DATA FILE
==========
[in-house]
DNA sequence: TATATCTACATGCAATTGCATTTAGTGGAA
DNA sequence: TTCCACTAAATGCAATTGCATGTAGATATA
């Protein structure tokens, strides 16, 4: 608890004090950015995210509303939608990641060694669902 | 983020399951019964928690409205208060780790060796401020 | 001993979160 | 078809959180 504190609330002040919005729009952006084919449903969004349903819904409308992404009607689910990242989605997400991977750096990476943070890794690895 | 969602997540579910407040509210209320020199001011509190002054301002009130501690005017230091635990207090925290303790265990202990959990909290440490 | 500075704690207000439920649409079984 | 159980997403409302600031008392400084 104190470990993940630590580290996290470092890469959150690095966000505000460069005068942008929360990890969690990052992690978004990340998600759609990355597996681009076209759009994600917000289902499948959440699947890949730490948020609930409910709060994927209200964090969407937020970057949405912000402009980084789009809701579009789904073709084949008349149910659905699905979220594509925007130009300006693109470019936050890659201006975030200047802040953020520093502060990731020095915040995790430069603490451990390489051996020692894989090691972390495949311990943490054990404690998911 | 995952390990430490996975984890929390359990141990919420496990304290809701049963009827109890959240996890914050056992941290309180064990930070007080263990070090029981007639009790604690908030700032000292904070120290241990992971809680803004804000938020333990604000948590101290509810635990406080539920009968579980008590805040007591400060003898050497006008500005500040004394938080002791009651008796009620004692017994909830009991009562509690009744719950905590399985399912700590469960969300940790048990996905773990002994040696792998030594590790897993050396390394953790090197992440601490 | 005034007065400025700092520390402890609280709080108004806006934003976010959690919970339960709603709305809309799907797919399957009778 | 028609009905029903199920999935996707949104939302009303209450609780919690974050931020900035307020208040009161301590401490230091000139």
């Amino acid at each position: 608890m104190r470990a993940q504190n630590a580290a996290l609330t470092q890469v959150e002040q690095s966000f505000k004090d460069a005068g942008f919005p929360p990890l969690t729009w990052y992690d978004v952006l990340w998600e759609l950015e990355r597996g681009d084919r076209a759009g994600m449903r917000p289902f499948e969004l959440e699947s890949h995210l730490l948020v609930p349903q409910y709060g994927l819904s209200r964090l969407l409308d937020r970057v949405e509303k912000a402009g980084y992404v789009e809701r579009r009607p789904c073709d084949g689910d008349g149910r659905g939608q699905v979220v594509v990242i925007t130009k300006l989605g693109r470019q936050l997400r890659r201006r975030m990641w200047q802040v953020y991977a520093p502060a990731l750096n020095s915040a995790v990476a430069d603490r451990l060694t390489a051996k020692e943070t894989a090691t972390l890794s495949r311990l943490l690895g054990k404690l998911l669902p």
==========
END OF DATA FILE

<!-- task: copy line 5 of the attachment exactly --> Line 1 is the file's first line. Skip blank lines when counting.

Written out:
């Amino acid at each position: 608890m104190r470990a993940q504190n630590a580290a996290l609330t470092q890469v959150e002040q690095s966000f505000k004090d460069a005068g942008f919005p929360p990890l969690t729009w990052y992690d978004v952006l990340w998600e759609l950015e990355r597996g681009d084919r076209a759009g994600m449903r917000p289902f499948e969004l959440e699947s890949h995210l730490l948020v609930p349903q409910y709060g994927l819904s209200r964090l969407l409308d937020r970057v949405e509303k912000a402009g980084y992404v789009e809701r579009r009607p789904c073709d084949g689910d008349g149910r659905g939608q699905v979220v594509v990242i925007t130009k300006l989605g693109r470019q936050l997400r890659r201006r975030m990641w200047q802040v953020y991977a520093p502060a990731l750096n020095s915040a995790v990476a430069d603490r451990l060694t390489a051996k020692e943070t894989a090691t972390l890794s495949r311990l943490l690895g054990k404690l998911l669902p």